When I can spend three months doing a transaction on a 150 doors. It just doesn’t make sense at all but your mental switch has to flip over for you to get there. That’s been the hardest thing that I’ve made that mental switch.

[0:17:48.3] WS: Wow, yeah and you know people have this thought about this: the commercial real estate business is so difficult. It is going to be difficult to make all of these things happen but ultimately, I couldn’t agree with you more. That limiting belief is like you got to get past that. That sticks so many people back here and they’re stuck. They can’t get past it but I think that is where your mentor played a big role like you said.

[0:18:08.0] MP: Yeah, he played a huge role and that got me past that sticking point and now, I am trying to do the same thing for other people and helping them realize – and it does not have to be multifamily. It doesn’t have to be real estate. Just whatever people want to do in life, you can have an extraordinary life if you choose to do it and then you push hard, creating time to focus on it. People always ask and you were asking about where did you have the time?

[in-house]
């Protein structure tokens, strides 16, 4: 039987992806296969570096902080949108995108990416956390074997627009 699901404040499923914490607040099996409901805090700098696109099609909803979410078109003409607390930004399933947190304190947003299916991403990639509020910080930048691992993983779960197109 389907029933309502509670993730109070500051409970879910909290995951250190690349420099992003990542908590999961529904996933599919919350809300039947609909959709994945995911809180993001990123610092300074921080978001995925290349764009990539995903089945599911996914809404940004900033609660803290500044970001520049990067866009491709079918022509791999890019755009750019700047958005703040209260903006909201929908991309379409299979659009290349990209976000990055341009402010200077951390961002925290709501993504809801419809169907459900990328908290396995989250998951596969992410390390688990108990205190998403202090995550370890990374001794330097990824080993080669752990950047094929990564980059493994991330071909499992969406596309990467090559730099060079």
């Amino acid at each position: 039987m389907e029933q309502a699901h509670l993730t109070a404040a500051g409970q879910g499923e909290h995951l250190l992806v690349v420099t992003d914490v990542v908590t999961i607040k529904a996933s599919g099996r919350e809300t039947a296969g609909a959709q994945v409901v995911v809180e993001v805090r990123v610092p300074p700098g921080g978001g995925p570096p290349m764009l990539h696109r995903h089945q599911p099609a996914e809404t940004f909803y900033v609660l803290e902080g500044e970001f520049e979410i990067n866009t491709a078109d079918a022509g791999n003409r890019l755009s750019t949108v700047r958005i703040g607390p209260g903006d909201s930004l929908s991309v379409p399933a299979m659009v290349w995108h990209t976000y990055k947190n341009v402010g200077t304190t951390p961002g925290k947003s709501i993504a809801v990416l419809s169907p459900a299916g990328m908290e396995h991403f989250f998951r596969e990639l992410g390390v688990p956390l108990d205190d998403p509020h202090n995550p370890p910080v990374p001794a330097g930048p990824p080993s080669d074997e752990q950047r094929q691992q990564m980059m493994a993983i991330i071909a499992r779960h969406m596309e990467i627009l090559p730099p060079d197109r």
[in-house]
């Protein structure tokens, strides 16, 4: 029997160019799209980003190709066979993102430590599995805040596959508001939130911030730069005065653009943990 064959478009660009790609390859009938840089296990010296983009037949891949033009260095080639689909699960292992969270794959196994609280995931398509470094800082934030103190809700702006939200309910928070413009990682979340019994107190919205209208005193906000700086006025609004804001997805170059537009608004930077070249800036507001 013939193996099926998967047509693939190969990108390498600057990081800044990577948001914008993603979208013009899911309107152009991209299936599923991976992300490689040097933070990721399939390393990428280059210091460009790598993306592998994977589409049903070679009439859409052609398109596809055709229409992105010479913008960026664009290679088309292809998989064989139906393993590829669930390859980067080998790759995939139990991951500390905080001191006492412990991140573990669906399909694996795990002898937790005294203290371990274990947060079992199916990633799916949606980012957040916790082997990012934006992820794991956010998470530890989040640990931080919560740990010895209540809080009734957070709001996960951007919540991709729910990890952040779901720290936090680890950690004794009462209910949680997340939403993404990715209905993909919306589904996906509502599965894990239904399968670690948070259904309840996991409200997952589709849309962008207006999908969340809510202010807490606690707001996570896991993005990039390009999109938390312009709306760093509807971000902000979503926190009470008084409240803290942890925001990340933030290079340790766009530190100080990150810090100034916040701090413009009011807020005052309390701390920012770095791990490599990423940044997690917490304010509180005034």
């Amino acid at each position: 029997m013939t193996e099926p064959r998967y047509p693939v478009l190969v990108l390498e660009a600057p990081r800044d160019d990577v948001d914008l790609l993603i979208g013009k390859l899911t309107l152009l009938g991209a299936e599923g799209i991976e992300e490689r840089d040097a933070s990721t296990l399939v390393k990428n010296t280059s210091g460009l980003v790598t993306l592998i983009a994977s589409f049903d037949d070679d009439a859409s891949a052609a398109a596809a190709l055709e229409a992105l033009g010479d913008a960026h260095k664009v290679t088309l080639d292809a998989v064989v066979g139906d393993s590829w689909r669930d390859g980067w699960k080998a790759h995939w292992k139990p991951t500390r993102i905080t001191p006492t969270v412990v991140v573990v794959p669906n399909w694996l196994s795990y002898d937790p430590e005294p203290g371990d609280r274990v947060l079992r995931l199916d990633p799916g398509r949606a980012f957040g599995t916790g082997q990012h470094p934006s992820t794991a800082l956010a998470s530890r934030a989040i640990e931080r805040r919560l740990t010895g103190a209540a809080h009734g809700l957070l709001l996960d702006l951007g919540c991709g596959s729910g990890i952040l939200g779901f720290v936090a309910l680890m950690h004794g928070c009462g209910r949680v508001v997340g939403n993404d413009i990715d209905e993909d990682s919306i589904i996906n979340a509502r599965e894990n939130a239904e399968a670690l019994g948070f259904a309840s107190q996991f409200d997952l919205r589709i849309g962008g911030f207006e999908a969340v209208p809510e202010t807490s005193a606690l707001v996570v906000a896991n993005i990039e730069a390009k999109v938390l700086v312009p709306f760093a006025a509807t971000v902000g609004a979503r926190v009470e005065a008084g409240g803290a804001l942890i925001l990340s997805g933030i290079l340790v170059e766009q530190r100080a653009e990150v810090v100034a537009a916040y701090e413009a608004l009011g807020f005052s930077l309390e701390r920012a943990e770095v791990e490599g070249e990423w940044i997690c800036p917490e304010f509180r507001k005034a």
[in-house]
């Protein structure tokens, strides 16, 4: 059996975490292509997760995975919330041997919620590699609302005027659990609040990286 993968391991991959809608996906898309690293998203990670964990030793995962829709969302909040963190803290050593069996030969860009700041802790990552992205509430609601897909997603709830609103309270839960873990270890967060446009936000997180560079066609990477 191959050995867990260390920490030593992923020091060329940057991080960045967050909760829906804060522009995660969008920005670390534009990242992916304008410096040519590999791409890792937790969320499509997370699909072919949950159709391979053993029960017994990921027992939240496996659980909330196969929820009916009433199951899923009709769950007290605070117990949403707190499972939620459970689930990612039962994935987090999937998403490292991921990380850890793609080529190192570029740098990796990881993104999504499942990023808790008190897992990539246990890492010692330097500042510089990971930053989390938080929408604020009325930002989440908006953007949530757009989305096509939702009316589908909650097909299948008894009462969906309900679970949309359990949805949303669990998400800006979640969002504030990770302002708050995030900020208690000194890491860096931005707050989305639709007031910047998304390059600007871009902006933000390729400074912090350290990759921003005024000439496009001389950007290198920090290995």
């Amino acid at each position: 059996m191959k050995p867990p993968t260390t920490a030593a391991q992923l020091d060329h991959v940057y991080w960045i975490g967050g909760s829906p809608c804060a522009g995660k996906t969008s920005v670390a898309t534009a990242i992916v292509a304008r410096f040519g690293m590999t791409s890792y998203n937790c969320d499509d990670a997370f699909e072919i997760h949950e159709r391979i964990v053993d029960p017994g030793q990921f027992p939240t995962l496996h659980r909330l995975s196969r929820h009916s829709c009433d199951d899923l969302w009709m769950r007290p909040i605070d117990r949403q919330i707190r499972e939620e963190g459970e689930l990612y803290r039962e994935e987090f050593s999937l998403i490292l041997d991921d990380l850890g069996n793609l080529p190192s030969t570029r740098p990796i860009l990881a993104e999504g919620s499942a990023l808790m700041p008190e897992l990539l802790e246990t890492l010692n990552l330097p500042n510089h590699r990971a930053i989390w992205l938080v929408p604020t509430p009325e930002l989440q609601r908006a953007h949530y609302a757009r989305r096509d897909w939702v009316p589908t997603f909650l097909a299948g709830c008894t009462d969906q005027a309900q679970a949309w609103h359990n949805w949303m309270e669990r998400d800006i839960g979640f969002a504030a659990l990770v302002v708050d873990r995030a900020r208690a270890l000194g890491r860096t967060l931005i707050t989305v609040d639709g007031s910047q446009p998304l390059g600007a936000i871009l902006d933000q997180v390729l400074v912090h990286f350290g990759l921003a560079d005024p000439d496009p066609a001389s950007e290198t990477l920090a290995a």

Because you know, I am still doing the consulting full time. I mentioned to you I was a street cop full time at the same time as well, where did you have the time to create your portfolio of real estate or your business life? Well because I got my butt up at 4:00 in the morning and I worked from 4 AM to 6:30 AM before the gym and then I would go to work all day and then I would come home, spend time with the kids and then I would work again from 7 PM to 10 PM.

So you can create 30 to 40 hours a week if you want to. It is just a choice. Trying to get people to that point of just choose what you want, get over that limiting belief and get it done and then your life can become extraordinary or whatever you want it to be.

[0:19:13.6] WS: So Maurice, how do you prepare for this potential downturn that everybody is talking about?